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Hagel tells military to brace for further belt-tightening

U.S. Secretary of Defense Chuck Hagel gives a speech on fiscal defense spending at Ft. McNair in Washington April 3, 2013. REUTERS/Gary Came
U.S. Secretary of Defense Chuck Hagel gives a speech on fiscal defense spending at Ft. McNair in Washington April 3, 2013. REUTERS/Gary Came

By David Alexander and Phil Stewart

WASHINGTON (Reuters) - Defense Secretary Chuck Hagel warned the military to brace for more belt-tightening on Wednesday as he conducts a review that could cut the number of generals, pare back the civilian workforce and stem the spiraling cost of new weapons.

Hagel, in his first major policy speech as Pentagon chief, told students at the National Defense University that the United States could not allow its current budget crisis to force it to retreat from the world. But he underscored the limits of U.S. military power.

"We need to challenge all past assumptions, and we need to put everything on the table," Hagel said. "Any serious effort to reform and reshape our defense enterprise must confront the principal drivers of growth in the department's base budget - namely acquisitions, personnel costs and overhead."

Hagel's remarks come as the Pentagon is struggling to deal with a $41 billion budget cut that went into effect on March 1, part of a $500 billion reduction that could slice defense spending by $50 billion a year for the next decade.

His comments marked a shift in tone at the Pentagon, which for months harbored hope that Congress and the White House would rescue it from spending reductions beyond a $487 billion cut approved in 2011.

"The speech ... represented a bit of a turning point for the Pentagon because he acknowledged that further cuts in defense spending are likely, if not inevitable, and that DoD should begin preparing for them," said Todd Harrison, a defense analyst at the Center for Strategic and Budgetary Assessments think tank.

Hagel, a Vietnam veteran who took office in late February, faced pointed questions from his audience.

One woman asked why the department was moving ahead with a decision to put civilian employees on unpaid leave later this year, essentially slashing their pay by 20 percent for 14 weeks as part of its effort to cut spending.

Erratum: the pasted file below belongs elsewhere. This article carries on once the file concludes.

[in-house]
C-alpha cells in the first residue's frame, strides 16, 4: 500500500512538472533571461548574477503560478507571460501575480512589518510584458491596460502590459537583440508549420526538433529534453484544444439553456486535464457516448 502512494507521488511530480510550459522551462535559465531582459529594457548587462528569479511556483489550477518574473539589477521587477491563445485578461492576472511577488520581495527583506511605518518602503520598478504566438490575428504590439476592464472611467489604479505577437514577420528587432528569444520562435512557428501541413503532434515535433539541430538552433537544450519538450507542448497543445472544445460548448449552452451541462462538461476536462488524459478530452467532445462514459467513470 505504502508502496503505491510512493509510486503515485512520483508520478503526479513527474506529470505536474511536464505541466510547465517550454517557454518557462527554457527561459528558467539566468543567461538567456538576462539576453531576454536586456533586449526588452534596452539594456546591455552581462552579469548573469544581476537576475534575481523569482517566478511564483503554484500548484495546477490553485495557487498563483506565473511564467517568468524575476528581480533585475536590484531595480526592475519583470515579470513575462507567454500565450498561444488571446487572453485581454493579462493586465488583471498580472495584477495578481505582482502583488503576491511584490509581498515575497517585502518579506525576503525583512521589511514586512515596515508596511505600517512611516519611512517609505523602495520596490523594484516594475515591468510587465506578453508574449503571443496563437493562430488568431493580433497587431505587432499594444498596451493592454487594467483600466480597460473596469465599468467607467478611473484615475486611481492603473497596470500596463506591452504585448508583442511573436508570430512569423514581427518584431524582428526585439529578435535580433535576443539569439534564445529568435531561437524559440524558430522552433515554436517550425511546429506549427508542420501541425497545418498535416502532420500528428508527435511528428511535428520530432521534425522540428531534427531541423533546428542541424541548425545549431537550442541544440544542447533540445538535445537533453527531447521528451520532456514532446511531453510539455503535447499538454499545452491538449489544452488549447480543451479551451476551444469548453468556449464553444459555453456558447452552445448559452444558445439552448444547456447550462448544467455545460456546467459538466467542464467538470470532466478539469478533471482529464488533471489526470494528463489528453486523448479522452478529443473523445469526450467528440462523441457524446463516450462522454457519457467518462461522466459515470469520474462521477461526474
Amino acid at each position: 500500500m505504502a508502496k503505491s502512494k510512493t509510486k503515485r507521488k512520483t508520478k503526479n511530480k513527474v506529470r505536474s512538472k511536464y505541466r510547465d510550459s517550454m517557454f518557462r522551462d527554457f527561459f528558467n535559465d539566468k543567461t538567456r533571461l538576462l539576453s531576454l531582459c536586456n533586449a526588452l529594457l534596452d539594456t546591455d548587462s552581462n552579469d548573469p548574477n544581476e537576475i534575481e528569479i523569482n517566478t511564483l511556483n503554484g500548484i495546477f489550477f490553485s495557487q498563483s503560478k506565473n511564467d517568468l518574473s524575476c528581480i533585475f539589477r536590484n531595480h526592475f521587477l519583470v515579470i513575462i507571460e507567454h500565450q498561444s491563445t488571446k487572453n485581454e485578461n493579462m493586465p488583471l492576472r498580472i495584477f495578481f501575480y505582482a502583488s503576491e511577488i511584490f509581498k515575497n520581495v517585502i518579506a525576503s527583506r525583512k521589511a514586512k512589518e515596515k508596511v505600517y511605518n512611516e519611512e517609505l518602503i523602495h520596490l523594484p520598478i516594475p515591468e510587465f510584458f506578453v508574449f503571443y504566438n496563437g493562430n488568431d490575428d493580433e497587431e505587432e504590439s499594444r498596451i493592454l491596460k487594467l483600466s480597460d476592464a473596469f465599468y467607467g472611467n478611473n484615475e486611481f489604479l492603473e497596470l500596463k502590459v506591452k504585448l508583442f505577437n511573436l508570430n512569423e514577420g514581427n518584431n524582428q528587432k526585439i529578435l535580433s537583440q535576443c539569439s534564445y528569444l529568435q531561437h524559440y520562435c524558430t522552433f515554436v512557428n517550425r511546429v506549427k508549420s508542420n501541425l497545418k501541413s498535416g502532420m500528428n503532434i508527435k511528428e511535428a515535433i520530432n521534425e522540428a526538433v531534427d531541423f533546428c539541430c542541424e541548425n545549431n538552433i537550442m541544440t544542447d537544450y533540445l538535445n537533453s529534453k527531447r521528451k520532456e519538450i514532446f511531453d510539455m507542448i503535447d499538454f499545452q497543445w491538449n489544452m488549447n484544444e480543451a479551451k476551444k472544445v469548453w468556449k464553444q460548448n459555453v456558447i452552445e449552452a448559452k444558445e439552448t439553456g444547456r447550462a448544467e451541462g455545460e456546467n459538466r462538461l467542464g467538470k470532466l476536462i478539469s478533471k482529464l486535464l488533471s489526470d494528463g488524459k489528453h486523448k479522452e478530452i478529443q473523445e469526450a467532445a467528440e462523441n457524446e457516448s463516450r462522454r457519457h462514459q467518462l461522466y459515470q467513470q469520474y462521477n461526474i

"In case your advisers haven't told you, it is affecting morale," she said.

Questioned about how soon defense personnel might face reductions in benefits, Hagel said the military would fulfill commitments it had made so far. But he also said the Pentagon would ask for higher fees on some benefits like healthcare, a move Congress has rejected in the past.

He emphasized that the system ultimately would have to change.

'I WISH IT WAS OTHERWISE'

"If you play this out over a 10-, 20-year period, we're not going to be able to sustain the current personnel costs and retirement benefits. There will be no money in the budget for anything else," he said.

"I'm sorry. I wish it was otherwise," Hagel said. "But that's a fact of life and the longer we defer these things, the worse it's going to be for all of us."

He said the department had to come to grips with factors that are driving up long-term costs, like a big bureaucracy, high personnel costs and unwieldy weapons-development programs.

"In many respects, the biggest long-term fiscal challenge facing the department is not the flat or declining top-line budget, it is the growing imbalance in where the money is being spent internally," Hagel said.

He expressed concern that the military was looking at "systems that are vastly more expensive and technologically risky than what was promised or budgeted for" as it attempts to modernize weapons.

While recognizing the sacrifices of troops and their families over nearly a dozen years of war, Hagel said "fiscal realities demand" the Pentagon take another look at the number and mix of military and civilian personnel it employs.

"Despite good efforts and intentions, it is still not clear that every option has been exercised or considered to pare back the world's largest back-office," Hagel said, referring to the Pentagon's bureaucracy.

He said the military's hierarchies needed re-examination as well.

"Today the operational forces of the military - measured in battalions, ships and aircraft wings - have shrunk dramatically since the Cold War era," he said. "Yet the three- and four-star command and support structures sitting atop these smaller fighting forces have stayed intact, with minor exceptions, and in some cases they are actually increasing in size and rank."

(Editing by Philip Barbara and Xavier Briand)

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